I'd heard that web developers would find the transition easier, but that isn't the case for me. The problem is that XAML is close enough to XHTML to make you think you might know what to do, but those instincts usually turn out to be incorrect. And that binding syntax is freaking insane. Who designed that crap? This whole thing reminds me of when the SharePoint team decided that SQL (or LINQ) wasn't good enough for their product and they had to create the unholy abomination OCAML because XML was their hammer and everything looked like a nail.

  • User profile image
    AndyC

    , JohnFx wrote

    I'd heard that web developers would find the transition easier, but that isn't the case for me. The problem is that XAML is close enough to XHTML to make you think you might know what to do, but those instincts usually turn out to be incorrect. And that binding syntax is freaking insane.

    FWIW I've never believed the line that it would be easier for web developers. Sure, they're both XML-like syntaxes, but HTML+CSS is probably the most *-backwards way of trying to separate presentation from content ever devised. Anyone used to working with data in that way is going to find the idea of data-binding, despite it being a far cleaner and capable technology, to be a little bit alien.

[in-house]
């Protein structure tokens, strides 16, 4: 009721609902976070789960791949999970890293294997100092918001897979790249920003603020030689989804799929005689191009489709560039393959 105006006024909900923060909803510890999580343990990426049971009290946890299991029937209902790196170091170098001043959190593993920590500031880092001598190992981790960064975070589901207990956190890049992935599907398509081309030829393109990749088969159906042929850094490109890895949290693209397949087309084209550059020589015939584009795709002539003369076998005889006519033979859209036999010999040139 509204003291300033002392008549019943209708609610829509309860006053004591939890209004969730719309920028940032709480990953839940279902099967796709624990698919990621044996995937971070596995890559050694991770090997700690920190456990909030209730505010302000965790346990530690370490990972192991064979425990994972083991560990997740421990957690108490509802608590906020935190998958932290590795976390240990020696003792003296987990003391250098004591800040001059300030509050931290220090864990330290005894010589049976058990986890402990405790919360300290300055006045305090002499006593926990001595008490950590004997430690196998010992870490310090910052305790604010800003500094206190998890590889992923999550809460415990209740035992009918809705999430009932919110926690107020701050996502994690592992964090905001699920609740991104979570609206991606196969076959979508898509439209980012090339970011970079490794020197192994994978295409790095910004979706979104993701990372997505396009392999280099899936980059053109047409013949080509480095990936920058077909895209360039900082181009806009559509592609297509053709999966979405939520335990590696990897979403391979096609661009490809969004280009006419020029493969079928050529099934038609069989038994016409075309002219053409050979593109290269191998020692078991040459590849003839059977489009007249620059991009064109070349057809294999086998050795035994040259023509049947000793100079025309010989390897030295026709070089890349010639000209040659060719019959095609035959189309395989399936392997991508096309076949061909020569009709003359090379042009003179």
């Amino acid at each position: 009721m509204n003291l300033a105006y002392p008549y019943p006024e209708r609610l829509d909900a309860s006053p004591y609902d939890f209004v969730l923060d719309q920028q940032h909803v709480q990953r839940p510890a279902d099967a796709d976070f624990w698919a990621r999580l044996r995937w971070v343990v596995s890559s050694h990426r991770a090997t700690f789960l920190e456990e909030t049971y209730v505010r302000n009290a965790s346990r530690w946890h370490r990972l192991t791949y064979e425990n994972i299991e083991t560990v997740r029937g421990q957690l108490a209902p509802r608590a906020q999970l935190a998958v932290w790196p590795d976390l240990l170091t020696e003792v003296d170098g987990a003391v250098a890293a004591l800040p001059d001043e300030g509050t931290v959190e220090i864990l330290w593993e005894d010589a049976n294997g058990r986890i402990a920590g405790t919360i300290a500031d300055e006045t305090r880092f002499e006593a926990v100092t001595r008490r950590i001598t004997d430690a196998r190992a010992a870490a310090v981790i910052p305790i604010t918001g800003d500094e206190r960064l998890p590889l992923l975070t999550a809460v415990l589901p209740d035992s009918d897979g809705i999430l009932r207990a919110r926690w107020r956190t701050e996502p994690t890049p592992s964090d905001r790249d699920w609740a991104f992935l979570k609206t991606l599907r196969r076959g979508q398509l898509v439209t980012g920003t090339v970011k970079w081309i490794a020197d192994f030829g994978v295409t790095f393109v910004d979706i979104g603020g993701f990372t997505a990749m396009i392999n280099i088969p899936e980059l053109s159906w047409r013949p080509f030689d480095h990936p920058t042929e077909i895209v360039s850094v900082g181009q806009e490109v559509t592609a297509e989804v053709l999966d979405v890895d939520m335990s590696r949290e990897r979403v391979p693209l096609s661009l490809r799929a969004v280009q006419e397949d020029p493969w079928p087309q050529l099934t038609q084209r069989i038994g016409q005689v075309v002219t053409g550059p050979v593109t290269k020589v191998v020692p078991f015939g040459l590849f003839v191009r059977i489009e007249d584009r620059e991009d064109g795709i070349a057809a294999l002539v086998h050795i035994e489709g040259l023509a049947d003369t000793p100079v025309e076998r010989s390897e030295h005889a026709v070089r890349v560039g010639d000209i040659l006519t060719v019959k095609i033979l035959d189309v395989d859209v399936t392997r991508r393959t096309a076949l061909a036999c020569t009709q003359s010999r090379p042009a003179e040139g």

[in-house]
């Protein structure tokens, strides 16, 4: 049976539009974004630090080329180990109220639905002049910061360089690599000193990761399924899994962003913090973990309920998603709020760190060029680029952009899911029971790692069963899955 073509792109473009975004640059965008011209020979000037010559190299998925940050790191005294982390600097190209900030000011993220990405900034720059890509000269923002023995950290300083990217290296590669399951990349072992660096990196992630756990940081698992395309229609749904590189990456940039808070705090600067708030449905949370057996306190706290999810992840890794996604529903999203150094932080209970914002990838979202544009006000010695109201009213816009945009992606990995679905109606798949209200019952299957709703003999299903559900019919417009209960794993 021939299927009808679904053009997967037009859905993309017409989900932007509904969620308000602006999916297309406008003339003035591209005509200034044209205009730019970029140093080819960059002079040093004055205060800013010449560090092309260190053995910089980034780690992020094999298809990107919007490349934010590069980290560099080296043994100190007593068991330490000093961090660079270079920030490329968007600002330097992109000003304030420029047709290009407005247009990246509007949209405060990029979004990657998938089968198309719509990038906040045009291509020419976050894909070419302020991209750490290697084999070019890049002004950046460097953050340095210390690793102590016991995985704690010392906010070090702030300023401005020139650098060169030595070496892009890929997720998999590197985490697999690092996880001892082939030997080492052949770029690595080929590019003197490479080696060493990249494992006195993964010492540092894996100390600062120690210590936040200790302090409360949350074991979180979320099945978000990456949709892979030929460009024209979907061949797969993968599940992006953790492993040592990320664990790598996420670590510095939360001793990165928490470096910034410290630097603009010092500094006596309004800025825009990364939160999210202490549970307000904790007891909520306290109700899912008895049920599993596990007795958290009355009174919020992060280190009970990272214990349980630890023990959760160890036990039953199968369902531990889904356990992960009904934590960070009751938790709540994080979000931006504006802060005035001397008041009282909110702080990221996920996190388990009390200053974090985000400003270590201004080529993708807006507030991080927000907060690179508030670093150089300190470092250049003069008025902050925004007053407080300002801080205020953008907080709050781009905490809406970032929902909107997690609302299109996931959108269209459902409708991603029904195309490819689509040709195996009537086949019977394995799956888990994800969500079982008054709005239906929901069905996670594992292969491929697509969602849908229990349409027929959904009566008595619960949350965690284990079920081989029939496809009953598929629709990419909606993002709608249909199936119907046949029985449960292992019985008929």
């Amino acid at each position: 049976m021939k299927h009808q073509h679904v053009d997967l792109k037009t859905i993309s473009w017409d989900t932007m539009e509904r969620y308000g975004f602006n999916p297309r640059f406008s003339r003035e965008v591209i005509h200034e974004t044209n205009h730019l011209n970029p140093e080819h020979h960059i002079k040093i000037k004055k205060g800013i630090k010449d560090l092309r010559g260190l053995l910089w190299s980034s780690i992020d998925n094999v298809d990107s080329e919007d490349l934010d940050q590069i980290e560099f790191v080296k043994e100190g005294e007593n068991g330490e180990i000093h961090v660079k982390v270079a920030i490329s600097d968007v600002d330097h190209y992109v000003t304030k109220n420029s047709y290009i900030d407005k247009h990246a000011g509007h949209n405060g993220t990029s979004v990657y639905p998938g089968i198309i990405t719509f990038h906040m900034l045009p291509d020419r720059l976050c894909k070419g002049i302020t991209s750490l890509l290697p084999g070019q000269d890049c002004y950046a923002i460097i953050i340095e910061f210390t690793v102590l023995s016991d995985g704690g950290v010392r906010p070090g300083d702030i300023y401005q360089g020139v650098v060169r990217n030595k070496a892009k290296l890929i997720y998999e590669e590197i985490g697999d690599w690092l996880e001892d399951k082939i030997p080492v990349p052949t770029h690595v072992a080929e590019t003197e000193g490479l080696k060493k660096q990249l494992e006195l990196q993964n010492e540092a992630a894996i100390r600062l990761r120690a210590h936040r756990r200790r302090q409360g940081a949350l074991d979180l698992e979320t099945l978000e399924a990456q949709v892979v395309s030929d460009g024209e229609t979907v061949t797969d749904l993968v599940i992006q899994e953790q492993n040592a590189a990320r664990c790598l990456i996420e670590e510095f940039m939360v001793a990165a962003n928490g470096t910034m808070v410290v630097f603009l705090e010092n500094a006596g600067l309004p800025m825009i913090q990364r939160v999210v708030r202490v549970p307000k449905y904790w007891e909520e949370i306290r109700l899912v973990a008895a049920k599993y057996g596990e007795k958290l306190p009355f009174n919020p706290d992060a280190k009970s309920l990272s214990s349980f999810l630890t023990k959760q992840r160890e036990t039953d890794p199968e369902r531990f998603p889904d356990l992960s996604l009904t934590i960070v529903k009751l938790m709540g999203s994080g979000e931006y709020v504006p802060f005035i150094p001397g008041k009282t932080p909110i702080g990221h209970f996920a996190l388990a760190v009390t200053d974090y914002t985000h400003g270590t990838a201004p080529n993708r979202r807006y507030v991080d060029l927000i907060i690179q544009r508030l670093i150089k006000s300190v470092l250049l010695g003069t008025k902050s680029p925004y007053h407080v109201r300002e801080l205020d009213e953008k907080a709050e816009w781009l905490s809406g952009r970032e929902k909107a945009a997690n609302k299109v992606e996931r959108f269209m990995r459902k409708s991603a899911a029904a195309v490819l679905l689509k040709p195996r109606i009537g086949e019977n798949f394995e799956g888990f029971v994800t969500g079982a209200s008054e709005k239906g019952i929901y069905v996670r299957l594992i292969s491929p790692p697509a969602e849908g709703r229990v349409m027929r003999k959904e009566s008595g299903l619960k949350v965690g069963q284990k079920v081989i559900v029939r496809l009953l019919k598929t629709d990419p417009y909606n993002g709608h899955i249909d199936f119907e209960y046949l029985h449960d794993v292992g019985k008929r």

• User profile image
    figuerres

    , JohnFx wrote

    I'm still relatively new to WPF, but I have to agree with the OP. It seems like it solves all sorts of problems I didn't have, and creates a lot of problems I didn't have before also.

    I'd heard that web developers would find the transition easier, but that isn't the case for me. The problem is that XAML is close enough to XHTML to make you think you might know what to do, but those instincts usually turn out to be incorrect. And that binding syntax is freaking insane. Who designed that crap? This whole thing reminds me of when the SharePoint team decided that SQL (or LINQ) wasn't good enough for their product and they had to create the unholy abomination OCAML because XML was their hammer and everything looked like a nail.

    have you ever had to mess with windows forms and it's data binding ??

    it's got a ton of issues that can trip you up.

    and win forms layout has a lot of problems *if* you want to make really good forms that do things like flow / adjust to the display size or do any nice effects. not even touching animation etc... just simple stuff that's hard in win forms due to how they put every visual control in a window.

    a large winforms display of one form can have like 50-100 "windows" to make what the user sees are one "window".   at least in wpf  it can be one window!